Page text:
Saturday, February 09, 2013

“Funding is the major roadblock!”

He sold his well set up business in 2007, that made him once the market leader and decided to venture into a sector that was only talked about and not explored. Today with Indosolar, he is the largest manufacturer of solar photovoltaic cells in India, ahead of firms like Moserbaer and Tata BP Solar. Set to hit the market with his maiden public issue, Hulas Rahul Gupta, MD, Indosolar, discusses his future plans to B&E’s Deepak Ranjan Patra

B&E: You were the market leader in the compact fluorescent lamps and halogen lamps category when you decided to make an exit from the particular business. Why did you take such a decision?
By the end of 2006, there were a lot of activities going on in the PE arena, especially in the automotive segment in the Asia-Pacific region. Most of the offers were for growth capital and we were not in the growth capital space. So, it was all a matter of valuation. We analysed it very professionally and the valuation was really good. The share price was around Rs. 85 and the selling was Rs 200 a share. We also believed that the sharehoders were getting a good amount and it was a win-win situation. So we decided to move out from the sphere.

B&E: Just two years back, you entered the photovoltaic cell-making business and now you are the leader with controlling 40% of the country’s annual cell-making capacity. How has been the journey so far and what was the strategy that worked for you so well?
After Phoenix, one of the areas where we started looking business opportunities, was global warming and climate change. In thge mean time, we came across solar technology. The more we looked at it more we liked it. It was seriously a capital intensive business. But at the same time, we decided that we must bring in concurrent technology to India, so that it has a higher domestic demand in future. From that point of view, we entered into solar technology. From the beginning itself, we wanted to go for scale. So, at a time when 10 MW unit was considered big, we opted for a plant with 200 MW capacity.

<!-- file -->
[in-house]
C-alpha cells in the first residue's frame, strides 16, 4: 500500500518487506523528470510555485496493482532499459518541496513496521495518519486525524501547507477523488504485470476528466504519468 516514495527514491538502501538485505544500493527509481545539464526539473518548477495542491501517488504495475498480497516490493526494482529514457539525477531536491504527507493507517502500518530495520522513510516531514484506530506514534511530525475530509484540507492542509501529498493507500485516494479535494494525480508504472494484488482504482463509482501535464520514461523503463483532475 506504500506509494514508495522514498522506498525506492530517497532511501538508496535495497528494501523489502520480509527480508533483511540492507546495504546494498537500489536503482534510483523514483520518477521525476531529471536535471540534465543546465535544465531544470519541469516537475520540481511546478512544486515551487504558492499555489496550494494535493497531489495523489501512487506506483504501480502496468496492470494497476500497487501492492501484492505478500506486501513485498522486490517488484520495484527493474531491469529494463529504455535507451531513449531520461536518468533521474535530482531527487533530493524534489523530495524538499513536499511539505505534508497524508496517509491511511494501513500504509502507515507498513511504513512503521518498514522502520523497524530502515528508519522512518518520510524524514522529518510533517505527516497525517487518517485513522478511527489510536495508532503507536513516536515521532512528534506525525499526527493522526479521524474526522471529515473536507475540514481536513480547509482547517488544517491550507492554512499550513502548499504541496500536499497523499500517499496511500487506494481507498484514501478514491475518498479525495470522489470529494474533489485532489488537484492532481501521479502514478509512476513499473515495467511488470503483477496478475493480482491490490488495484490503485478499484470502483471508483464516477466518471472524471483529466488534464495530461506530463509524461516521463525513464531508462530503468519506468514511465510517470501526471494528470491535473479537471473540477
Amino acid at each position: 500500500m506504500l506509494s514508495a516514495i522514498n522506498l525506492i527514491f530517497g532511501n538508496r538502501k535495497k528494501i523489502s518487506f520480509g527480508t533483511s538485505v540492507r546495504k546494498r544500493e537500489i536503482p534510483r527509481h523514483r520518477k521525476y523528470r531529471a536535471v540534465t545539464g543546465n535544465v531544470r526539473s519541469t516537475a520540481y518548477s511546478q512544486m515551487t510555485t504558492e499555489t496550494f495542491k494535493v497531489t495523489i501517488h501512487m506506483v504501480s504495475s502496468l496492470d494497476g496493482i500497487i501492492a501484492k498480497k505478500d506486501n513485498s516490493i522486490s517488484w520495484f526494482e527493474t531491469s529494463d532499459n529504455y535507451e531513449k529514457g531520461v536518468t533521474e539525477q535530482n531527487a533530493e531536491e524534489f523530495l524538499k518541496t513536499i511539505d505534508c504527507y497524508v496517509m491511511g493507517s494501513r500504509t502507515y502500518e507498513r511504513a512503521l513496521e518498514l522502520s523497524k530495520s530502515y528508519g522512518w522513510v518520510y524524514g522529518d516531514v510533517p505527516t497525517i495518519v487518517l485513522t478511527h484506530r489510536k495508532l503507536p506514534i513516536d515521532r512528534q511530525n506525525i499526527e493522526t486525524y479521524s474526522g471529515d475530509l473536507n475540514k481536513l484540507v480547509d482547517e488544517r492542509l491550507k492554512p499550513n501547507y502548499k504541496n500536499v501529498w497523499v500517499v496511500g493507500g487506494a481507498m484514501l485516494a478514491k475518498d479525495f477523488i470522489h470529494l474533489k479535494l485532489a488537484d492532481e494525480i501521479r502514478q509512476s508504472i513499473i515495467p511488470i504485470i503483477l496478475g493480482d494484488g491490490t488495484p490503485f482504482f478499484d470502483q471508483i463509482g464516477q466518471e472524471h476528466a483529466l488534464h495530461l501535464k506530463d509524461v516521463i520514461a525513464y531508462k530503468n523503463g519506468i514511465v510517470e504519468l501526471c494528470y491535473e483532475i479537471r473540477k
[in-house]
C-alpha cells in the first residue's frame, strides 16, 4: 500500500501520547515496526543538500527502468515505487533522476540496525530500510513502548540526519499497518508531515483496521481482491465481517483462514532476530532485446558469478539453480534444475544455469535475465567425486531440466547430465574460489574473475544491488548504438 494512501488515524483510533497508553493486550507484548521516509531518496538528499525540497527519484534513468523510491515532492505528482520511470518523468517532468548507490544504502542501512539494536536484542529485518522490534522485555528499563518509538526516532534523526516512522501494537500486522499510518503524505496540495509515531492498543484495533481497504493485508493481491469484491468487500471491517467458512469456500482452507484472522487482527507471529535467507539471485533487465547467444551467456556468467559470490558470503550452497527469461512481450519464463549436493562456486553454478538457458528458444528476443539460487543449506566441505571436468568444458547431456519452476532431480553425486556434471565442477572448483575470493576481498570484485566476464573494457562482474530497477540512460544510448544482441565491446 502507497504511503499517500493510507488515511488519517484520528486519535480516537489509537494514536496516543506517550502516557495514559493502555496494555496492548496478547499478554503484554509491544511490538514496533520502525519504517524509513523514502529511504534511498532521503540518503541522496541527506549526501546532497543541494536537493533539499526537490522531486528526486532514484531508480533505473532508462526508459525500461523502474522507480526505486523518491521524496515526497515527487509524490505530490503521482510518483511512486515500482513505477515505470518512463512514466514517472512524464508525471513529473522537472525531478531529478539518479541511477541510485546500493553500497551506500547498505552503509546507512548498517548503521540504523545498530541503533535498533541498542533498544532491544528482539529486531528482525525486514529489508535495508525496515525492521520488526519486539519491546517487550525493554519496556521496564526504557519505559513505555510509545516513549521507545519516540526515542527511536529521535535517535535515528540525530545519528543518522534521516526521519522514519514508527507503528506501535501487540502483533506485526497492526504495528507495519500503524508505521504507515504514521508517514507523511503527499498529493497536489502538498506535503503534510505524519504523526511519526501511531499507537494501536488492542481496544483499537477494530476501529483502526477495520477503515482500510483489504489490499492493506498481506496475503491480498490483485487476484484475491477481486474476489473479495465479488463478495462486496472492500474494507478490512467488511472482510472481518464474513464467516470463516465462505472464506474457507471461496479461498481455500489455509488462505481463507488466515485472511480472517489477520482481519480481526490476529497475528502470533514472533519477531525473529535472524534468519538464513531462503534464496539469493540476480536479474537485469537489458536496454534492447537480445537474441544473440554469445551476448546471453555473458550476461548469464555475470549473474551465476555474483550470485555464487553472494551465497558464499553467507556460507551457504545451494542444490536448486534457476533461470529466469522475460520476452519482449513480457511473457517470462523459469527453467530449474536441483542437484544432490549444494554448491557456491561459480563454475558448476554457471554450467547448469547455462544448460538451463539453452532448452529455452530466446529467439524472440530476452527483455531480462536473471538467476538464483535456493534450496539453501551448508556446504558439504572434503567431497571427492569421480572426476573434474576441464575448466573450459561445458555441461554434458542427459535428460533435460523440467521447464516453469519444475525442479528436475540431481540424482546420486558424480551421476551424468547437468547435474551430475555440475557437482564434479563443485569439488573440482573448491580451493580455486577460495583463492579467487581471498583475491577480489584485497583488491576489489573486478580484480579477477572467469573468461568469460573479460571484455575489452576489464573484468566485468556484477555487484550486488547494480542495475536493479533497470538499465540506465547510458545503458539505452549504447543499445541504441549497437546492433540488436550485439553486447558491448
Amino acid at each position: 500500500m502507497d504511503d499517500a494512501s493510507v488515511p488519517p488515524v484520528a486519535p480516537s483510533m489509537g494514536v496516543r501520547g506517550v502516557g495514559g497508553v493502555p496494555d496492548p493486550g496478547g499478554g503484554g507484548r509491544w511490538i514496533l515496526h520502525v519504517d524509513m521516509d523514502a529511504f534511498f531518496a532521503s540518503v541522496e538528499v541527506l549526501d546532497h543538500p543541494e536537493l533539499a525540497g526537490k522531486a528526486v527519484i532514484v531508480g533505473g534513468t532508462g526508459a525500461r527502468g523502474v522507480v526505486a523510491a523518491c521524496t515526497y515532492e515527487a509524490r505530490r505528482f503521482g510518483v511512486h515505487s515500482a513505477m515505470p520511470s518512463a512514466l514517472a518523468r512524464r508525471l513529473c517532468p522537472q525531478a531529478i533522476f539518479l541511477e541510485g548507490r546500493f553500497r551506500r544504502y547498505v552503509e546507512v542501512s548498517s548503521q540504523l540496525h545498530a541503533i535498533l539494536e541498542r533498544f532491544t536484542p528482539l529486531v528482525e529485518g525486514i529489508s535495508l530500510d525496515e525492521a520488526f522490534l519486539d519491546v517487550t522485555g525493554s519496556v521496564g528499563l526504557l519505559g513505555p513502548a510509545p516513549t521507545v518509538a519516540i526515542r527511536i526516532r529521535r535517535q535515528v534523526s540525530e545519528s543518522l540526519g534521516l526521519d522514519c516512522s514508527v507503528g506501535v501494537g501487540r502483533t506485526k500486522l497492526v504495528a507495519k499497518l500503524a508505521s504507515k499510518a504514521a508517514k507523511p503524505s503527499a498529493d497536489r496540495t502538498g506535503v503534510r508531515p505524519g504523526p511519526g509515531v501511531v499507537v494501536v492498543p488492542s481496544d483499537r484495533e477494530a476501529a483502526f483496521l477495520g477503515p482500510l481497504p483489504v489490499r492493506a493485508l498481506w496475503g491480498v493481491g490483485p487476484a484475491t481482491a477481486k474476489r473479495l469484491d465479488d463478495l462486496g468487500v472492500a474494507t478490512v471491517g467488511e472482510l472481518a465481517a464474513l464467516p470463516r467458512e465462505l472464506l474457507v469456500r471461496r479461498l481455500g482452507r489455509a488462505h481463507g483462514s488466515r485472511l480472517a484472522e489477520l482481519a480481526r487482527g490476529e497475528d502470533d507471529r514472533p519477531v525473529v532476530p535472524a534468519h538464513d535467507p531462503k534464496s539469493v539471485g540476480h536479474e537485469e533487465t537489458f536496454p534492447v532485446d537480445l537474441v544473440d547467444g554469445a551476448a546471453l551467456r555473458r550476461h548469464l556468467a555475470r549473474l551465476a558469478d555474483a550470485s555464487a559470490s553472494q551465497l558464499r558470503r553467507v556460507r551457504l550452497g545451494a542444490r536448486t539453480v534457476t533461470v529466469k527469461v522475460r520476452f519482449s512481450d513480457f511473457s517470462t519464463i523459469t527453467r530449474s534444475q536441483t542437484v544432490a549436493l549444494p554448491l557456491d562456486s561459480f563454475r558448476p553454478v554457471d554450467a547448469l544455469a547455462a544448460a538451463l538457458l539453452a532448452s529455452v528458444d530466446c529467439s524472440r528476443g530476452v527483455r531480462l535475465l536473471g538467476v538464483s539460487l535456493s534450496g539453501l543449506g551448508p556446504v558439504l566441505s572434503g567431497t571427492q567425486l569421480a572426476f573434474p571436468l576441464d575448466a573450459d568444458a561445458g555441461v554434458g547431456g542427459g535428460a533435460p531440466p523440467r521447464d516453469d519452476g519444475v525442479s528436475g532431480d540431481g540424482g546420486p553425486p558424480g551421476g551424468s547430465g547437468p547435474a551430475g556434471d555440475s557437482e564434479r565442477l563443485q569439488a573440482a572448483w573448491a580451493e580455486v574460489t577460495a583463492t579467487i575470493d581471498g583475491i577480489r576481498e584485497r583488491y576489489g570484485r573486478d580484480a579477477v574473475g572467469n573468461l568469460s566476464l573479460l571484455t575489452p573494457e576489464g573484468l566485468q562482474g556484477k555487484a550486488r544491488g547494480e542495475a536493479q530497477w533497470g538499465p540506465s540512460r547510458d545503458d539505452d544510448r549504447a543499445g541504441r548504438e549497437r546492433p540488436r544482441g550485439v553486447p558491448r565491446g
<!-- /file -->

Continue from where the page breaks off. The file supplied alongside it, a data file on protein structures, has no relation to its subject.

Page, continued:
B&E: You are planning to launch a public issue shortly. Does it aim at scaling up your capacity alone?
After looking at the governments’ incentive policy, which allows a capital subsidy of 25% on capex of Rs. 1,000 crore, we thought we must apply for the same. Thus, we decided to increase our footprint to 360 MW at a total cost of Rs. 1,545 crore. With this IPO, we are planning to accomplish the second phase of our expansion by adding 100 MW capacity.

B&E: Efficiency of the cells is a major factor when it comes to judging quality of the cells. Do you also value efficiency while moving ahead with scale?
A lot! The efficiency level that we maintain is one of the best. Certainly, the efficiency curve has moved dramatically in the recent times. Before two or three years, it was around 12% to 14%. But in the past 18 months or so, the average efficiency level has moved up to 15-17%. We have bought a line, which was contracted guranteed 15.9%, now we are averaging 16.2% and have a roadmap for 16.5%.

Source : IIPM Editorial, 2012.
An Initiative of IIPMMalay Chaudhuri
and Arindam Chaudhuri (Renowned Management Guru and Economist).

For More IIPM Info, Visit below mentioned IIPM articles.